Rebuilding the Texas Business Community Through Networking

 Rebuilding the Texas Business Community Through Networking

Experienced business owners have known for years that if you aren’t able to or willing to adapt, it will make growing your business difficult. COVID-19 has only expedited this process for many. Those businesses that were continuously adapting before COVID-19 are seeing their efforts pay off now.

Since March, we have seen businesses quickly pivoting in order to maintain steady revenue – whether it was restaurants launching mobile ordering and placing a larger emphasis on carry-out, gyms hosting virtual workouts, clothing retailers making face masks, or networking groups doing virtual meetings. In the next few months, the demand for alternative strategies will only increase. As a second surge in cases continues in Texas, if businesses want to survive, they will need to adapt and build their network of referral partners in order to elevate their recovery process.

Building Your Network of People

Now is the time to invest in your network! Build that network by focusing on how you can help others and focus less on how they can help you. We have heard the phrases “we’re all in this together” and “stronger together” many times in recent months, and that is because there is real truth in those statements.

Any business owner who recognizes the value of a large network will understand how beneficial that community is to the recovery process. It is much easier to regain traction for your business with the help of others rather than trying to go at it alone. For example, say you are a local restaurant owner and are looking to show people the process of how your food is made, to create transparency between you and the customers. When you have a network of people to reach out to, one of them may be a videographer or may know a videographer in the area that can help.

So, if you haven’t built a network of people yet, now is a great time. Though networking groups can help foster communication, making connections can be as simple as reaching out to some of your contacts on LinkedIn and asking how you can support them with the resources you have available.

Relationship Building Virtually

What has COVID-19 done to networking? Now, the onus is now on the individual to make these connections happen rather than relying on networking events like conventions, happy hours, and chamber events.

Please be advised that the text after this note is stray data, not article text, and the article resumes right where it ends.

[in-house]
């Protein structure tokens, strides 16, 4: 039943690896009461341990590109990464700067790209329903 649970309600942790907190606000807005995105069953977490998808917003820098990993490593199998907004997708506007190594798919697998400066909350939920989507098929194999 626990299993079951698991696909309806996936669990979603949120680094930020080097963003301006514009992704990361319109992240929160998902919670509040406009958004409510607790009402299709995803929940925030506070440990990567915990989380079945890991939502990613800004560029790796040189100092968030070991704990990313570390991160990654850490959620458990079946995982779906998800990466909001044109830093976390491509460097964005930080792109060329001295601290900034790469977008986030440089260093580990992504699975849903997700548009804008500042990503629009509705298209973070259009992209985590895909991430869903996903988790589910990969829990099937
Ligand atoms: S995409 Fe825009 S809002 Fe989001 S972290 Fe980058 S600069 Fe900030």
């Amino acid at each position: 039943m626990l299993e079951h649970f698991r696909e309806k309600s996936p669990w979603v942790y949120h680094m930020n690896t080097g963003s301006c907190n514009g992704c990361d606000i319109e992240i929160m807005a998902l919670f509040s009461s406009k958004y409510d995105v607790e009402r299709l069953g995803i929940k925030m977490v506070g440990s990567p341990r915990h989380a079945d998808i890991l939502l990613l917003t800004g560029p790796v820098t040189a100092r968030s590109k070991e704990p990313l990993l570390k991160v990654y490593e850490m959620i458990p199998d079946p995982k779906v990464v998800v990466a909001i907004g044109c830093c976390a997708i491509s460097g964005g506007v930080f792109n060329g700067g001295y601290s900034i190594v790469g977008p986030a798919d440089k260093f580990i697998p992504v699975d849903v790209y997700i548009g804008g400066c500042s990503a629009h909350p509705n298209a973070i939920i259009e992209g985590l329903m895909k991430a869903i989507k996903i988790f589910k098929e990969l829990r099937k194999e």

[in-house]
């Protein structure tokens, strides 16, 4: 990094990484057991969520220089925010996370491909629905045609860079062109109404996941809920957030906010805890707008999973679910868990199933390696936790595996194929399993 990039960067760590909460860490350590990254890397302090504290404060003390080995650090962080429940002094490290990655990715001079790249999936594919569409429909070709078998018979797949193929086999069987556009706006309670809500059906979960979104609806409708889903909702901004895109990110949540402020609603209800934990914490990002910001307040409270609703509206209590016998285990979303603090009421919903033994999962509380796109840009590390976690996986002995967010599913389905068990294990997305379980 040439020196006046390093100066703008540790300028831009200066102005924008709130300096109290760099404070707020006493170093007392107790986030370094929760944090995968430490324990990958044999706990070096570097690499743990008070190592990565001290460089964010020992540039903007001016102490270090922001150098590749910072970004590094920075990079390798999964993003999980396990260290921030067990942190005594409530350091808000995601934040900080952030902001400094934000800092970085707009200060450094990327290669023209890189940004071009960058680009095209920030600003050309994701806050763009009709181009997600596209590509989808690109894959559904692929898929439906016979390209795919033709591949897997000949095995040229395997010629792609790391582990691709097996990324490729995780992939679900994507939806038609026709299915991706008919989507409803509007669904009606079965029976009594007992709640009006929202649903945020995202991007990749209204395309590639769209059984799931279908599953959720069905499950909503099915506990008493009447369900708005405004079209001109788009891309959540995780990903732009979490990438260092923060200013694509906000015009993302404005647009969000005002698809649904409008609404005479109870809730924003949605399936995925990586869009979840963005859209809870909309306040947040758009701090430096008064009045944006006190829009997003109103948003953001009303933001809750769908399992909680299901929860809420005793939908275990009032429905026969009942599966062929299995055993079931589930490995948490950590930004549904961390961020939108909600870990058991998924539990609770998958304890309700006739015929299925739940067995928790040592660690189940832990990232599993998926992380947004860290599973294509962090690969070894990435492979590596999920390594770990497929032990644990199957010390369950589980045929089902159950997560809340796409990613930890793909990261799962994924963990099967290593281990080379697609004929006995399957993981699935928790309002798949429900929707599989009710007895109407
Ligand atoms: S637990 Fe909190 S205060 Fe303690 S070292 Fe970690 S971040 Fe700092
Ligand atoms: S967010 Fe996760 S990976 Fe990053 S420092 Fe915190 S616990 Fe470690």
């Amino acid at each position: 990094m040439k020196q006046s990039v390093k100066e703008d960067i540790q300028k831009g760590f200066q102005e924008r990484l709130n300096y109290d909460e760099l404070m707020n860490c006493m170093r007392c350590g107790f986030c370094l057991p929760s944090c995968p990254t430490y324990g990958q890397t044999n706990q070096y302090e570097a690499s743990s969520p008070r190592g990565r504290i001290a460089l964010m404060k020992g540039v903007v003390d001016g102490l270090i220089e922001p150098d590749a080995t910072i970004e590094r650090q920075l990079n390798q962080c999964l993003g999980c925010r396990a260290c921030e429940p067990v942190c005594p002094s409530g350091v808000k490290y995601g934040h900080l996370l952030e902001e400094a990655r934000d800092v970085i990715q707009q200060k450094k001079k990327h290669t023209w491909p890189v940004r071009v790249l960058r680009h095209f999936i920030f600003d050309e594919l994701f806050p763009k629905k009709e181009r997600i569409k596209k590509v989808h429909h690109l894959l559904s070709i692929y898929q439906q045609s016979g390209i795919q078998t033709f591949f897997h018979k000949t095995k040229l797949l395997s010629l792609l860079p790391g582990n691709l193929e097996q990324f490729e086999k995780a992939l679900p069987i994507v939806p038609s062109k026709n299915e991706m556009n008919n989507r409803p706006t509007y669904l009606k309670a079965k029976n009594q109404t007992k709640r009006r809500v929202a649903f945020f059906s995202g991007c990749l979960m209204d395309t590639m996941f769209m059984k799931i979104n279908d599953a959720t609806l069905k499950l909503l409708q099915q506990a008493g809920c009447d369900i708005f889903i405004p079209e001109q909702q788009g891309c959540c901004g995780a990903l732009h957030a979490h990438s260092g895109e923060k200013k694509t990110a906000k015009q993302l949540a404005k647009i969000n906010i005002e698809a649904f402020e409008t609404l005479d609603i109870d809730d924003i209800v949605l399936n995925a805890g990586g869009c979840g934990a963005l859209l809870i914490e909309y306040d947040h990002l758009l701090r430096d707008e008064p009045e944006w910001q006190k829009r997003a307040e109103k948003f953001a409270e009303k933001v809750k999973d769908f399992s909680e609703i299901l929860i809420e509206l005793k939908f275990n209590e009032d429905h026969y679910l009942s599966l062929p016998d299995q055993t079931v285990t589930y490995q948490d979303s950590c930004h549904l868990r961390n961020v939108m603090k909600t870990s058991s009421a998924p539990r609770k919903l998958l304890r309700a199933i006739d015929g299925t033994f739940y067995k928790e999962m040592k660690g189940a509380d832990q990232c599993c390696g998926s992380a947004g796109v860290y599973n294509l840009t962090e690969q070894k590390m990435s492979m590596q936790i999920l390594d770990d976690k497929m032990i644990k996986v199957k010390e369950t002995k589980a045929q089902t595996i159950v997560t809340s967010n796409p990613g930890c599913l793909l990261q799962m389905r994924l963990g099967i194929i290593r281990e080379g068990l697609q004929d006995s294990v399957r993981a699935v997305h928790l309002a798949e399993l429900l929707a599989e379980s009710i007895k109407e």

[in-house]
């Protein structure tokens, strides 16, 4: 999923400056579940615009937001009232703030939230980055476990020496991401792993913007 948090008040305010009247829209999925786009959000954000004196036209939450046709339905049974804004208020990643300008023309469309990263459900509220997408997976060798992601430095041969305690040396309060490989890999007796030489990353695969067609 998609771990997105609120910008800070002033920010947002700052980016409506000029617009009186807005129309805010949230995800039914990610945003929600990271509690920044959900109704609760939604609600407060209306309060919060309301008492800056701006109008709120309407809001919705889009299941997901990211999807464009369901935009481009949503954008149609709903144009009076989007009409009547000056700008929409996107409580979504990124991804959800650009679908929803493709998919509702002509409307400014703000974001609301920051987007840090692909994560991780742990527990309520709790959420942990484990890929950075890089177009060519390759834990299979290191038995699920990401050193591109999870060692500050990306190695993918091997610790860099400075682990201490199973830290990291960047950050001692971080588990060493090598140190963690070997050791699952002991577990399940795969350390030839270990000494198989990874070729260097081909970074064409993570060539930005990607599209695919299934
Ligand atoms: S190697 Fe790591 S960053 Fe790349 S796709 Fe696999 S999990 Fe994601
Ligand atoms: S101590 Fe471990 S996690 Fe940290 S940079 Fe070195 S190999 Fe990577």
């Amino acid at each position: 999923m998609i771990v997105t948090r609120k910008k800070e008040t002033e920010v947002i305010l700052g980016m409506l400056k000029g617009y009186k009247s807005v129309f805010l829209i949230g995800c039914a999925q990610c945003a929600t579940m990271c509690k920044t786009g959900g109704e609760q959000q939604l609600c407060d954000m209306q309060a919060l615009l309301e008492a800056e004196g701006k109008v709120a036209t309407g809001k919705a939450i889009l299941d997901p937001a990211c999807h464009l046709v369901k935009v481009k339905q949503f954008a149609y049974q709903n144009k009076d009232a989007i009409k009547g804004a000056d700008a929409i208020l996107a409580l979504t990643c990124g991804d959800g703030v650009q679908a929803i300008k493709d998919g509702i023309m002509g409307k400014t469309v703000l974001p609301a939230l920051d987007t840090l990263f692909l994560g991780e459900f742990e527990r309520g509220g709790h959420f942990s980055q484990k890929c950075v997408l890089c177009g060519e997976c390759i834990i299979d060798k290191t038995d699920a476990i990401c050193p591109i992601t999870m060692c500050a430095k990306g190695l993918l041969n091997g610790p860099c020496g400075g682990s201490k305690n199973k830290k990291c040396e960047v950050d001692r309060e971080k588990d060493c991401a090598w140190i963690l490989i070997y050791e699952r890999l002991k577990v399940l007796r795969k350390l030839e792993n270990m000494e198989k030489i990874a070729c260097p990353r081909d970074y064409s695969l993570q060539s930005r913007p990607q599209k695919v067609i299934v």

When thinking about building relationships that will last, turn to platforms where you normally connect with people. Most people turn to LinkedIn first, but there are plenty of other avenues. Facebook groups are a great resource right now. Look to see if there are any neighborhood Facebook groups focused on connecting local business owners. Also, you can turn to hyperlocal social networking sites such as Nextdoor and Alignable that are dedicated to building connections and increasing word-of-mouth for neighborhood businesses.

Once you contact someone and set up some one-on-one time to connect, how you treat this opportunity is just as important as the initial communication. Treat the time you have with someone over Zoom or over the phone the same way you would treat a meeting in a coffee shop. You should be prepping beforehand by researching the person and thinking about the questions you want to ask them. If you are going to be on Zoom with someone, make sure to have your camera turned on initially, even if they don’t – this shows that you value the time you have with them.

As you network, keep in mind that everyone has been processing the past few months differently. Respect and value your connections’ time and you’ll reap the rewards of a mutually beneficial relationship, now and for years to come.

Scott Talley

Scott Talley is the founder of Network In Action (NIA), a collection of franchised networking groups that focuses on using a combination of technology and face-to-face networking. He recently launched a “Try Before You Buy” franchise program. This initiative gives entrepreneurs the option to go through a day in the life of a being a Network In Action group leader, try the business model out by going through a five day training, recruit members, host their own meeting and then decide if they want to be a part of Network In Action. To learn more about Network In Action and the brand’s exclusive Try Before You Buy program, visit

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